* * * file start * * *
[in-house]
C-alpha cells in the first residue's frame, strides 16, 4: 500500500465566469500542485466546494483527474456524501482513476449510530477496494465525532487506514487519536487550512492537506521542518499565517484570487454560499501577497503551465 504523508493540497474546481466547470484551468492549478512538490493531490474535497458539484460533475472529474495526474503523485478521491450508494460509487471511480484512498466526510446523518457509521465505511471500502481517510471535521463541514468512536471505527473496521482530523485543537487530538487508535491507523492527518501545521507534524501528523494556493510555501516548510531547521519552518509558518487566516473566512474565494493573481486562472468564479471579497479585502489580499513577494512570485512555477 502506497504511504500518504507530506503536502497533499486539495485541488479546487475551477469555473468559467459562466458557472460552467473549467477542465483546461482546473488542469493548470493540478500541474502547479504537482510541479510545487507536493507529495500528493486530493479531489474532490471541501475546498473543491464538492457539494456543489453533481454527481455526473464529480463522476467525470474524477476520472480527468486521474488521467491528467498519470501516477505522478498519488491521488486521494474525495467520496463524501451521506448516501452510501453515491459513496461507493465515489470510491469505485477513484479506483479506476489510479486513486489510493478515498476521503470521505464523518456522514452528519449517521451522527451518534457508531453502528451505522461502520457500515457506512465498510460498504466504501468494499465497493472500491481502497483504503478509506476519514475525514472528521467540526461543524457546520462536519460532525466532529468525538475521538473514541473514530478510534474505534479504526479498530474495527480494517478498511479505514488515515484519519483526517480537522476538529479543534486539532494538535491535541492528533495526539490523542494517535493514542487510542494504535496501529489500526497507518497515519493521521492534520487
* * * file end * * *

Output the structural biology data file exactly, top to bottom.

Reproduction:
[in-house]
C-alpha cells in the first residue's frame, strides 16, 4: 500500500465566469500542485466546494483527474456524501482513476449510530477496494465525532487506514487519536487550512492537506521542518499565517484570487454560499501577497503551465 504523508493540497474546481466547470484551468492549478512538490493531490474535497458539484460533475472529474495526474503523485478521491450508494460509487471511480484512498466526510446523518457509521465505511471500502481517510471535521463541514468512536471505527473496521482530523485543537487530538487508535491507523492527518501545521507534524501528523494556493510555501516548510531547521519552518509558518487566516473566512474565494493573481486562472468564479471579497479585502489580499513577494512570485512555477 502506497504511504500518504507530506503536502497533499486539495485541488479546487475551477469555473468559467459562466458557472460552467473549467477542465483546461482546473488542469493548470493540478500541474502547479504537482510541479510545487507536493507529495500528493486530493479531489474532490471541501475546498473543491464538492457539494456543489453533481454527481455526473464529480463522476467525470474524477476520472480527468486521474488521467491528467498519470501516477505522478498519488491521488486521494474525495467520496463524501451521506448516501452510501453515491459513496461507493465515489470510491469505485477513484479506483479506476489510479486513486489510493478515498476521503470521505464523518456522514452528519449517521451522527451518534457508531453502528451505522461502520457500515457506512465498510460498504466504501468494499465497493472500491481502497483504503478509506476519514475525514472528521467540526461543524457546520462536519460532525466532529468525538475521538473514541473514530478510534474505534479504526479498530474495527480494517478498511479505514488515515484519519483526517480537522476538529479543534486539532494538535491535541492528533495526539490523542494517535493514542487510542494504535496501529489500526497507518497515519493521521492534520487